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By Mark Anthony, Ph.D., Technical Editor | 10/08/2008
“Including enough of a specific ingredient to support a health-oriented labeling claim, without compromising flavor or texture, is a crucial factor when formulating foods one would consider indulgent,” says Ram Chaudhari, chief scientific officer at Fortitech Inc. (www.fortitech.com), Schenectady, NY. “Currently, superfruits such as açai, mangosteen, goji and pomegranate are popular with food and beverage processors because of their antioxidant profiles. The challenge of including these fruits happens during the processing stage, where it’s easy to lose nutritional benefit.”
For instance, a product such as a muffin might not be sweet enough to offset the plain or bitter flavor that can occur in grain-based ingredients. “Using flavor modulation technology or flavor extracts and/or essential oils are a few ways manufacturers can include a superfruit ingredient to creates an end product that tastes great.
“Consumers looking for an indulgent experience also may be looking for ingredients to help with a particular health condition, such as cognitive function, weight and diabetic management and cardiovascular disease prevention,” Chaudhari continues. “Popular ingredients that address those health concerns include pre- and probiotics, antioxidants, superfruits, omega-3s, CoQ10 and Lycopene.
“More products include flaxseed as an ingredient for to its omega-3 fatty acid content. While it has mostly appeared in breads, cereals and nutrition bars, it is crossing over into more ‘indulgent’ snack choices, such as cookies. Ice cream containing phytosterols would be of interest to a consumer looking for a product that lowers cholesterol. Phytosterols (including stanol esters) can achieve this by suppressing intestinal cholesterol absorption while partially suppressing cholesterol biosynthesis. It is also a great fortification vehicle for vitamins A and D, so consumers should accept the addition of another healthy ingredient, omega-3s as an added benefit.
Dairy products already have health benefits associated with them, including prevention of osteoporosis, hypertension, obesity, type 2 diabetes, CVD, stroke, cancer and dental health. Issues surrounding omega-3-enhanced dairy products are primarily formulation challenges: How much to add? How is the product labeled? Are there allergen concerns? What claims can be made on the label? What about contaminants?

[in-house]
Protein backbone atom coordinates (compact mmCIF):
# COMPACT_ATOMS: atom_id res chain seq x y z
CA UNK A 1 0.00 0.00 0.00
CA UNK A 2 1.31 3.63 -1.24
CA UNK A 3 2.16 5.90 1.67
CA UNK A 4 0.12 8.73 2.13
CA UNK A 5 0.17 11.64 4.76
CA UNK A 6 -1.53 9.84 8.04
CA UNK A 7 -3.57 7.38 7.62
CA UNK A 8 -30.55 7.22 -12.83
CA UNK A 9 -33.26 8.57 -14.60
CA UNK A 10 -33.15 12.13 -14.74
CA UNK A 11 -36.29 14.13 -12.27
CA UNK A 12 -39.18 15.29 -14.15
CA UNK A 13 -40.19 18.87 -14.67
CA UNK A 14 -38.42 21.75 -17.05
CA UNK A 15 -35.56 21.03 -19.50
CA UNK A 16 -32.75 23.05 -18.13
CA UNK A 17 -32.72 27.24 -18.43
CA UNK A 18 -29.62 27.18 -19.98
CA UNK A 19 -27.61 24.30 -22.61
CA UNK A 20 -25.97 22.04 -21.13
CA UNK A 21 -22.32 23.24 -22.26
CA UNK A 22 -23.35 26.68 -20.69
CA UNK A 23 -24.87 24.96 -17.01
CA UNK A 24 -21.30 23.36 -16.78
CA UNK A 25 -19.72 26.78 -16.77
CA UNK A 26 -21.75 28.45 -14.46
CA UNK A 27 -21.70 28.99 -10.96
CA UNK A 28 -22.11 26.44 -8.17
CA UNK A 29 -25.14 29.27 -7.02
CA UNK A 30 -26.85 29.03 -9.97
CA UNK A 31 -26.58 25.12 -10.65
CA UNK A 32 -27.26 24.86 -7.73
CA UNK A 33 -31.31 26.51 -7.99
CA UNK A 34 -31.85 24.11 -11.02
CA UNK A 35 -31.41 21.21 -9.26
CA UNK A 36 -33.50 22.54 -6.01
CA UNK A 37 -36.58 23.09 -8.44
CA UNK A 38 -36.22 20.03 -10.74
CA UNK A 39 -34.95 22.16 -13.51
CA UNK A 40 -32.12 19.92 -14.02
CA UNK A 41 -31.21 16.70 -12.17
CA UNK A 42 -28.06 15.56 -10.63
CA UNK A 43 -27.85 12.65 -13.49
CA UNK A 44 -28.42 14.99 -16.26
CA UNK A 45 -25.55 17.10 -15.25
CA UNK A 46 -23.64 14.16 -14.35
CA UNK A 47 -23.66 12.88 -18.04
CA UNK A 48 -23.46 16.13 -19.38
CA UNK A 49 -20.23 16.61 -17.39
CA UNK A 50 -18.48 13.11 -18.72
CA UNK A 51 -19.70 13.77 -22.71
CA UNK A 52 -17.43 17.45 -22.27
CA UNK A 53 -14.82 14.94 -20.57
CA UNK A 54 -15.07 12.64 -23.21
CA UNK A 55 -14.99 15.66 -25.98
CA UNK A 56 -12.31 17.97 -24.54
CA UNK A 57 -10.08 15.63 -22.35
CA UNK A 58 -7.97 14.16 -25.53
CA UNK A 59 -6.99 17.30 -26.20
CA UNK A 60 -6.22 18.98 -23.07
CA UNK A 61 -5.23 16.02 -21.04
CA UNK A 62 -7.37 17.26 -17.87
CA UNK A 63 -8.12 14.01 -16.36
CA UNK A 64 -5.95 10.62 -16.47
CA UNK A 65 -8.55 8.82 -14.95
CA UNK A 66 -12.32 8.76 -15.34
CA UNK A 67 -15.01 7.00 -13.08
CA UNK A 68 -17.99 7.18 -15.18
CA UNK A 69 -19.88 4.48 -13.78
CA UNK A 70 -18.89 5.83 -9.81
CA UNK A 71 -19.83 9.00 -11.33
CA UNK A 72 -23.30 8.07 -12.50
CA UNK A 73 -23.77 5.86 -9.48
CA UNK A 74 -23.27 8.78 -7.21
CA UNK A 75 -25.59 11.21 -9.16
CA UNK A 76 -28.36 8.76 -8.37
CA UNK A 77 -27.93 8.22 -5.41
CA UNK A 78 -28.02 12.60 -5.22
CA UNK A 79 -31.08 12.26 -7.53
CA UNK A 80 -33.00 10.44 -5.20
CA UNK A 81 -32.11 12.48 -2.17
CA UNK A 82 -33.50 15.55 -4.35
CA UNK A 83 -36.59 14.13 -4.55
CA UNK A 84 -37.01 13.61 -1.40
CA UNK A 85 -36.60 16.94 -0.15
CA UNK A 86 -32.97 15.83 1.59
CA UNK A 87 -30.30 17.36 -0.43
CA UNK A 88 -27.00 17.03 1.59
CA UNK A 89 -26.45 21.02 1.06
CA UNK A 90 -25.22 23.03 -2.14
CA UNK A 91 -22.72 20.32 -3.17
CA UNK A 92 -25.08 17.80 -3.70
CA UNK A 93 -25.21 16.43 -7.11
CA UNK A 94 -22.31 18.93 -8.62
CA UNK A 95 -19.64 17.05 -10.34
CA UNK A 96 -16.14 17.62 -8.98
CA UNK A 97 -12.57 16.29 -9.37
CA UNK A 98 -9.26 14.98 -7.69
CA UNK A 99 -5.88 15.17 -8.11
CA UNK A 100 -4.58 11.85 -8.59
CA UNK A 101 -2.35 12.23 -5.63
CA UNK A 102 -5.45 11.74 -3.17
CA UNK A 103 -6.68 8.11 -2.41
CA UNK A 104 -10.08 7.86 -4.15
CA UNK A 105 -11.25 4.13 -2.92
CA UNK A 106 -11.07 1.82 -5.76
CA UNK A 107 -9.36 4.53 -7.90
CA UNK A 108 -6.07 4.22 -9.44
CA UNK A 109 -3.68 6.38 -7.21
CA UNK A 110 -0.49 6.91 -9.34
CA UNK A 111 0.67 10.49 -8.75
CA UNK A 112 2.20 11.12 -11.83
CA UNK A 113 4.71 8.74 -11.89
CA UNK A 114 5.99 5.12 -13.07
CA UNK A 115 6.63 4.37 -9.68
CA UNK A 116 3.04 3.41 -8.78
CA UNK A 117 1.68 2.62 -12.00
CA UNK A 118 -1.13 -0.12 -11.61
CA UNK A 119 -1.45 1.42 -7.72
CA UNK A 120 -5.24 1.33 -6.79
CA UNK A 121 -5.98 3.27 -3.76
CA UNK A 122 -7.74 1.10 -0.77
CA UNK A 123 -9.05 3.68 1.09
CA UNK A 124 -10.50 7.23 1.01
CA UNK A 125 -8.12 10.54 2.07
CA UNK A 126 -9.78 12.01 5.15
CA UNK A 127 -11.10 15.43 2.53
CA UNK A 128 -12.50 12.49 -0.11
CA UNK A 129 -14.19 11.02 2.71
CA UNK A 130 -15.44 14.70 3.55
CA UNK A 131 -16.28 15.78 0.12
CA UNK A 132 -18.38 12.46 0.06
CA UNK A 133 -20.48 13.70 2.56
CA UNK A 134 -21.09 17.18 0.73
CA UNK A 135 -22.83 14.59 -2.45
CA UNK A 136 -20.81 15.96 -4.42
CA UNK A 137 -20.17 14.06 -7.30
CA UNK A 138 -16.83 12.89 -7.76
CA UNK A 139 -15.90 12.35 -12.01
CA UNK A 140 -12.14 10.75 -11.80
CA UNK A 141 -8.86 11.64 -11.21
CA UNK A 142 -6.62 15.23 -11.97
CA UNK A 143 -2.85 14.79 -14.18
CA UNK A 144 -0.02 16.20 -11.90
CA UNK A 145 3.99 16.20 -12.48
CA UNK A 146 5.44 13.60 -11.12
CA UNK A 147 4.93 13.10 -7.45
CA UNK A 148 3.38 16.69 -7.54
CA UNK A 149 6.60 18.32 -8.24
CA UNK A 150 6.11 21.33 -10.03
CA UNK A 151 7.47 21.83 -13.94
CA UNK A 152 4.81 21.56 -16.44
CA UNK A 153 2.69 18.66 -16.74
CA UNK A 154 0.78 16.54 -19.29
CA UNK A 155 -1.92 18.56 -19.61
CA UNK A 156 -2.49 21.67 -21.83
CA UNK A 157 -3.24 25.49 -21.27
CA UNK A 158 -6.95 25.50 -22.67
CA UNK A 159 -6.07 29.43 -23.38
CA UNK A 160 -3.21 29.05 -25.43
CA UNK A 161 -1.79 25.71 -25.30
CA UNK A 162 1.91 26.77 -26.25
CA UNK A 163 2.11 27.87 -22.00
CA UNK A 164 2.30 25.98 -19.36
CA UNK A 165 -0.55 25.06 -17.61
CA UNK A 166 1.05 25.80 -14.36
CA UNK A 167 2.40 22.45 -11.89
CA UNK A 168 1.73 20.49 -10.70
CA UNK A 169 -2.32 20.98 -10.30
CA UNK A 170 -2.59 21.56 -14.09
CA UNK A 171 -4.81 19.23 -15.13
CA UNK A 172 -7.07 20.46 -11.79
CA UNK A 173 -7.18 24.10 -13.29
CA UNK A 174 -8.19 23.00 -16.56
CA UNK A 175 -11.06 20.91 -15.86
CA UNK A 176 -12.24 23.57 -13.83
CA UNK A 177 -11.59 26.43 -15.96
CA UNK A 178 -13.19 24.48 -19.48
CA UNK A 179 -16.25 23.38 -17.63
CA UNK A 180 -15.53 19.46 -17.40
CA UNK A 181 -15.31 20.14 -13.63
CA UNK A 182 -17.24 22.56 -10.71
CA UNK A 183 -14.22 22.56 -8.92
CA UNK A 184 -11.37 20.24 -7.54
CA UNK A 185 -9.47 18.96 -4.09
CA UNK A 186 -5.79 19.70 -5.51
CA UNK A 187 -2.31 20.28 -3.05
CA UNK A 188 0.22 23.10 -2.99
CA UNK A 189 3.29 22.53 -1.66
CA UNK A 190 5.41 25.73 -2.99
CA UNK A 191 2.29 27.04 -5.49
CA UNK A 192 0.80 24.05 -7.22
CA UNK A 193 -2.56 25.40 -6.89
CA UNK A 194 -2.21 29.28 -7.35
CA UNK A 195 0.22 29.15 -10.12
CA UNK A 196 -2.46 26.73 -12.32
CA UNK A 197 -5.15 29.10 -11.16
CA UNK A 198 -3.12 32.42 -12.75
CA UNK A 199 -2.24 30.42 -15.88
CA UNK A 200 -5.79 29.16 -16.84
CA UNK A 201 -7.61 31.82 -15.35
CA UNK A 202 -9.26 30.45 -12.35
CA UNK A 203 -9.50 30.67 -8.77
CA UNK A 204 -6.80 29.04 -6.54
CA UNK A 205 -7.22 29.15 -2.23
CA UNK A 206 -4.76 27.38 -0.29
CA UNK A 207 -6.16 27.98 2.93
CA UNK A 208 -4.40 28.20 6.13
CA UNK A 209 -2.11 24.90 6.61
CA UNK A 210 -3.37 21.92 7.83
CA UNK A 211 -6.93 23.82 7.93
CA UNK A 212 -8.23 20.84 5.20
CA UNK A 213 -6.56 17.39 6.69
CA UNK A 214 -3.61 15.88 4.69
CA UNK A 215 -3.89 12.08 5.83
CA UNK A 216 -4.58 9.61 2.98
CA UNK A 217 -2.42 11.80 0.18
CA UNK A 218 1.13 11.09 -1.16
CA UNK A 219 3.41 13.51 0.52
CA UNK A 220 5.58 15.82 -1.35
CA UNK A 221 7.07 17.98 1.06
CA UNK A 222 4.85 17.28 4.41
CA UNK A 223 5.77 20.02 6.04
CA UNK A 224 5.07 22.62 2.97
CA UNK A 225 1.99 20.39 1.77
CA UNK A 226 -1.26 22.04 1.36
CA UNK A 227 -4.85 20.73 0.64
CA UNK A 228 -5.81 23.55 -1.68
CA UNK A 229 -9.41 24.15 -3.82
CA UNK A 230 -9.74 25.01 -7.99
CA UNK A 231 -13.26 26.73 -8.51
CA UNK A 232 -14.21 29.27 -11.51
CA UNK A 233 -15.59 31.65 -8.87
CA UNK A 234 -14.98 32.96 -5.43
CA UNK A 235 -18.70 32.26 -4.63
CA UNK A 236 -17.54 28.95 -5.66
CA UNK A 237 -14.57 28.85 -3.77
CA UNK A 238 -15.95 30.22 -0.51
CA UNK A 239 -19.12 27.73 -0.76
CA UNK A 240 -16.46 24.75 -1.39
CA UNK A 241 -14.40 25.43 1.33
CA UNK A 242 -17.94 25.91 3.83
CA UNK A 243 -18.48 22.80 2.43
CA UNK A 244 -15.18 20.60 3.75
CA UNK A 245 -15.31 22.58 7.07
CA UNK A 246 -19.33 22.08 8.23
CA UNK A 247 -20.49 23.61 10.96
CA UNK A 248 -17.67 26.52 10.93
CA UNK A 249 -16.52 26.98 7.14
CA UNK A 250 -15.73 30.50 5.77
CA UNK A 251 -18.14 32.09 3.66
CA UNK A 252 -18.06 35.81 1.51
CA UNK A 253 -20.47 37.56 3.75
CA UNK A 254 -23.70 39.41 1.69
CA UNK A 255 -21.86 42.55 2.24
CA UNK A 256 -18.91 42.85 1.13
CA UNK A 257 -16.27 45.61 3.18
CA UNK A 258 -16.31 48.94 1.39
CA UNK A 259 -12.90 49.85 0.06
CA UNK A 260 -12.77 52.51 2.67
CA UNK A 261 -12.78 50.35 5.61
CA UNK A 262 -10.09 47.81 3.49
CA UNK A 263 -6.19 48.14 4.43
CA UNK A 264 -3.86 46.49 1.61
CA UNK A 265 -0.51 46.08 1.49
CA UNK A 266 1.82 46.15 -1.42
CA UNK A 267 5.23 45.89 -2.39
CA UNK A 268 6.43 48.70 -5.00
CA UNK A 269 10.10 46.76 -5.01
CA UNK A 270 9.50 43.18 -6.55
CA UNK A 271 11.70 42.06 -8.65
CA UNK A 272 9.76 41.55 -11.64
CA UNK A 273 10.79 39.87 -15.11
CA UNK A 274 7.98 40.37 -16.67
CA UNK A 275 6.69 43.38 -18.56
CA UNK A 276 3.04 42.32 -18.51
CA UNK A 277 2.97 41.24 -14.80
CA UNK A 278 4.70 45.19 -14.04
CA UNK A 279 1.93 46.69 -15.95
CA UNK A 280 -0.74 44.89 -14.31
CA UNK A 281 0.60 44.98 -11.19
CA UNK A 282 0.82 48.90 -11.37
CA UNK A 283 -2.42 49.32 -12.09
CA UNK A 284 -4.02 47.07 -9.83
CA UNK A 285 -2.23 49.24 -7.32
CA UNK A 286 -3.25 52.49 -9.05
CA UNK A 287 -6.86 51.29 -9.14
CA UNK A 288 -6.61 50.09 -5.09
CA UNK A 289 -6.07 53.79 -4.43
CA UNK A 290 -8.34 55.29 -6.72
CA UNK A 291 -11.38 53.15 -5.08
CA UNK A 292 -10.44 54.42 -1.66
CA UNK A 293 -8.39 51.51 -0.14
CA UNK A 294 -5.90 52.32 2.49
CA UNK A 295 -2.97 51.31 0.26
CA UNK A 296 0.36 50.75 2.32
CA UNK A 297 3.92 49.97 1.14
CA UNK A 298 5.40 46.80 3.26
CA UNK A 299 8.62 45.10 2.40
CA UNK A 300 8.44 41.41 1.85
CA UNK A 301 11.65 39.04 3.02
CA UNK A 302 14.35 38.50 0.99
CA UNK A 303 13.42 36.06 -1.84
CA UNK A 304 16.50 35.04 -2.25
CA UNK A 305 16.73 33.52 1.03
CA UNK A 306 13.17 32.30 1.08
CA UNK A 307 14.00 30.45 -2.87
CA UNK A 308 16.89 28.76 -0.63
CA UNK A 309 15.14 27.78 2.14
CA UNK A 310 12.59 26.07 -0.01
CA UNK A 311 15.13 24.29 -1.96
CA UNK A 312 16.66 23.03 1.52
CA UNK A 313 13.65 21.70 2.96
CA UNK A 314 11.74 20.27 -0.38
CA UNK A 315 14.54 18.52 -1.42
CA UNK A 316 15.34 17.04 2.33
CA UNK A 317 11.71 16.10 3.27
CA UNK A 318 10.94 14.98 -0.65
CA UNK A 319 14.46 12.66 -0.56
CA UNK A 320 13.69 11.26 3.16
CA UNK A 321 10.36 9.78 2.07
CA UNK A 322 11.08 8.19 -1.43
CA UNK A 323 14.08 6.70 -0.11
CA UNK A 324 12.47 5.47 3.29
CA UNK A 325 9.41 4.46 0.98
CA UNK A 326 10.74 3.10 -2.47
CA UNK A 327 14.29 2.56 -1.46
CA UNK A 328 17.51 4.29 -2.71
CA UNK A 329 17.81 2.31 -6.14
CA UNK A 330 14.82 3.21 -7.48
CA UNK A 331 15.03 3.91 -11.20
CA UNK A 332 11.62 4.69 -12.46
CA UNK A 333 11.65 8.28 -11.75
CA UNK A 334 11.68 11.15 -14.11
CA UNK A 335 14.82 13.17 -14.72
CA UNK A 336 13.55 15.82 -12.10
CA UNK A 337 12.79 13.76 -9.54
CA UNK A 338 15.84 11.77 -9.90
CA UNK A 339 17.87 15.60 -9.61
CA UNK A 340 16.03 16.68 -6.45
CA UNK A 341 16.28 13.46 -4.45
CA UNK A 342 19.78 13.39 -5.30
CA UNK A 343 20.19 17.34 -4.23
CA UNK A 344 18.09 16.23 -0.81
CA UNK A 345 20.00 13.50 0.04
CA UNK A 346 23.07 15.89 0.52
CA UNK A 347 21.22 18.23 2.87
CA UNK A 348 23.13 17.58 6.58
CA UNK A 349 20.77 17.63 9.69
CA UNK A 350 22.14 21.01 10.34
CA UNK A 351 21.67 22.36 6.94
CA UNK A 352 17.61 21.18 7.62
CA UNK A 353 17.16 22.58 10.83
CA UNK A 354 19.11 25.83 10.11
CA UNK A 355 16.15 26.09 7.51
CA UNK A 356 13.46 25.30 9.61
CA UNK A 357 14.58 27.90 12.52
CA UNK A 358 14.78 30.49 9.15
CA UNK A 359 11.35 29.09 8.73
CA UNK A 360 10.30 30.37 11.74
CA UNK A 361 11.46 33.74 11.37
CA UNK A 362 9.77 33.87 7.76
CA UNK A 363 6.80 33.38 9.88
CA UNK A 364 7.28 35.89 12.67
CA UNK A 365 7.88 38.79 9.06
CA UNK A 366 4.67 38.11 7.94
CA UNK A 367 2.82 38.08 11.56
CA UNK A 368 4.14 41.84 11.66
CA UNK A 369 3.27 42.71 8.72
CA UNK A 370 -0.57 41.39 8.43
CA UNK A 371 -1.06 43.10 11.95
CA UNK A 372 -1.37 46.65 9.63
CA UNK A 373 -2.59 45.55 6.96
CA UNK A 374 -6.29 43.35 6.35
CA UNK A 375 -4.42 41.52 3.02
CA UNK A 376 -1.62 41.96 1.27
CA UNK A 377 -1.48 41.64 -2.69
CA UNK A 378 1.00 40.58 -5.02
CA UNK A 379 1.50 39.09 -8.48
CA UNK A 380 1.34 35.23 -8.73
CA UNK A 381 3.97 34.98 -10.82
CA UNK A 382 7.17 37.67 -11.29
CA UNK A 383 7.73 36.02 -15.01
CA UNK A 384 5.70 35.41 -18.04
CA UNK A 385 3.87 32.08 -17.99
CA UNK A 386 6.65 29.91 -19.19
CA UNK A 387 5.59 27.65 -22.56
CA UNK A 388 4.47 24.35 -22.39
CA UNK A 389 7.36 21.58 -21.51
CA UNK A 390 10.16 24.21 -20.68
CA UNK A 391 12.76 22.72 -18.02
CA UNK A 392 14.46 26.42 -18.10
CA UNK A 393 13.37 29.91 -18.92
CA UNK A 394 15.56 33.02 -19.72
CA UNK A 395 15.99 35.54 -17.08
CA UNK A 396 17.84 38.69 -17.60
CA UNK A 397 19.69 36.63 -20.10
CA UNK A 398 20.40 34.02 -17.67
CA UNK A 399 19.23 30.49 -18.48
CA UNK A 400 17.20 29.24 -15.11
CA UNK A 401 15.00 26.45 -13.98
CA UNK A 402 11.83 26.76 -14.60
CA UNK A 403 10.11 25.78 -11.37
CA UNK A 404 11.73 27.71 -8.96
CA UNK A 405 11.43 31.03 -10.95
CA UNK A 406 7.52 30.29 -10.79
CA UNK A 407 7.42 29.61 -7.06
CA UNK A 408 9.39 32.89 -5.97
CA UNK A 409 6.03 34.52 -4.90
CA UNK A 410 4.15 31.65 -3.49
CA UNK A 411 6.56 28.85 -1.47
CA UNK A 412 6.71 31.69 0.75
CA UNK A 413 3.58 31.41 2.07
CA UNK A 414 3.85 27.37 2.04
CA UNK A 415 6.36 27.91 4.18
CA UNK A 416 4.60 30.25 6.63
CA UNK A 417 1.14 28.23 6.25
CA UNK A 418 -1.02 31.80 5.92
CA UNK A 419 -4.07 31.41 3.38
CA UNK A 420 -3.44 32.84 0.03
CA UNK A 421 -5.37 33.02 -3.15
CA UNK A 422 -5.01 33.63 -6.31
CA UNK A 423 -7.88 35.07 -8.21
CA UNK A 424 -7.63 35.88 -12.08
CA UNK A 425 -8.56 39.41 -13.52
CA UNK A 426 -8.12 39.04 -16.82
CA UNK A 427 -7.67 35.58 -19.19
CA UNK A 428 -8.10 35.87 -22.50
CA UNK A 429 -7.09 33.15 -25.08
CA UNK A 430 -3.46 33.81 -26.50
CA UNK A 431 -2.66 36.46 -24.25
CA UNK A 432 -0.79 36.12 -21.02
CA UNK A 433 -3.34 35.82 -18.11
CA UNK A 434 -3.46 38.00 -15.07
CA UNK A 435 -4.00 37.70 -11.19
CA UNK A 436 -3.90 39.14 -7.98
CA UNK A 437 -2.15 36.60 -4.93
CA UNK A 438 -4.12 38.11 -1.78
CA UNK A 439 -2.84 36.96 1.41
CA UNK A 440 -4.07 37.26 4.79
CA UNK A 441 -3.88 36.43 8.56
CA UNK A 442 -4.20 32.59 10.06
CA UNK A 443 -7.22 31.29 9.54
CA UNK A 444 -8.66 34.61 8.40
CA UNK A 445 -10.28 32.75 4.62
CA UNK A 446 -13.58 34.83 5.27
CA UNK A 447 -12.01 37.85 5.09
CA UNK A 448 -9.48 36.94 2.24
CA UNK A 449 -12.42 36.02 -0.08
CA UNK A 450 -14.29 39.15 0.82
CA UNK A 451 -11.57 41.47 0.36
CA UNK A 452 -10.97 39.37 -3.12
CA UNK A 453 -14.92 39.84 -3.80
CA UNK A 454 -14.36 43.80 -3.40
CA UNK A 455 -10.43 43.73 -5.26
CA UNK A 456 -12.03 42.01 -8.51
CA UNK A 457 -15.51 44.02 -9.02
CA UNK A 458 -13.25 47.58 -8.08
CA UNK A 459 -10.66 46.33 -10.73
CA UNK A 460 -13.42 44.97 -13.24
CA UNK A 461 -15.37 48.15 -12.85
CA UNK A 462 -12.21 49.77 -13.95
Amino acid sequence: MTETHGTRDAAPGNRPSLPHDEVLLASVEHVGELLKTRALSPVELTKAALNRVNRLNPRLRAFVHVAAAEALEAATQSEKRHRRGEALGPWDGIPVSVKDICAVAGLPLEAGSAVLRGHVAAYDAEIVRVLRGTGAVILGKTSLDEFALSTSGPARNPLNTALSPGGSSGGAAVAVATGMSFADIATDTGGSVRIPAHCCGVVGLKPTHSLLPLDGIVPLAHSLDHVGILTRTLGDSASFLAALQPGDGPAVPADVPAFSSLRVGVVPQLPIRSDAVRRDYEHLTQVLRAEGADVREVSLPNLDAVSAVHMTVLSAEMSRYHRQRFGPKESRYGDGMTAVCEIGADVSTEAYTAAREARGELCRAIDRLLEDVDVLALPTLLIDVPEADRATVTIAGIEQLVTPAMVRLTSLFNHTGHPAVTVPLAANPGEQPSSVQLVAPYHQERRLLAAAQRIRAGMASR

“Microencapsulated fish oil has solved a main formulation challenge — the flavor/odor problem — allowing its addition to a wide variety of foods,” continues Chaudhari. “There is no established recommended daily amount for EPA/DHA, but delivering 50mg to 100mg per serving in a variety of foods will help people reach the 500mg/day amount proposed by FDA, AHA and others.”
Newman’s Own Organics (www.newmansownorganics.com), Westport, Conn., is in its 15th year of proving “healthy” and “indulgence” belong together. Now a separate company from Newman’s Own, the company offers dozens of healthy indulgences across the range of foods, beverages and condiments.
All, of course, are organic, and with a focus on flavor first. One of the company’s slogans echoes the principle behind bringing together two seemingly opposing ideals: “Great Tasting Products That Happen To Be Organic.”
With an intricate ingredient selection and formulation development process, Newman’s Own Organics offers not just pretzels, popcorn and soy crisps, but some two dozen varieties of cookies and nearly a dozen kinds of chocolate bars and cups.
What seems to be re-emerging is an old tradition, one in which indulgence is part of a healthy diet. It’s not really new, just newly popular. They are so connected that maybe the work put into creating healthy indulgent foods will have a positive influence on a healthy diet.
Note to Marketing
Indulgence in no longer dependant on high fat, high sugar and low-nutrient ingredients. Today’s emphasis on invisible fibers, prebiotics and high protein soy for texture and mouthfeel, along with healthy fats and carbohydrates, means that the marketing of indulgence can also have a nutrition message -- indulge your palate as well as your health.
Recent research into the benefits of cocoa flavanols and the ability of plant sterols to remove cholesterol from your bloodstream are imparting healthy attributes on even the most indulgent products.
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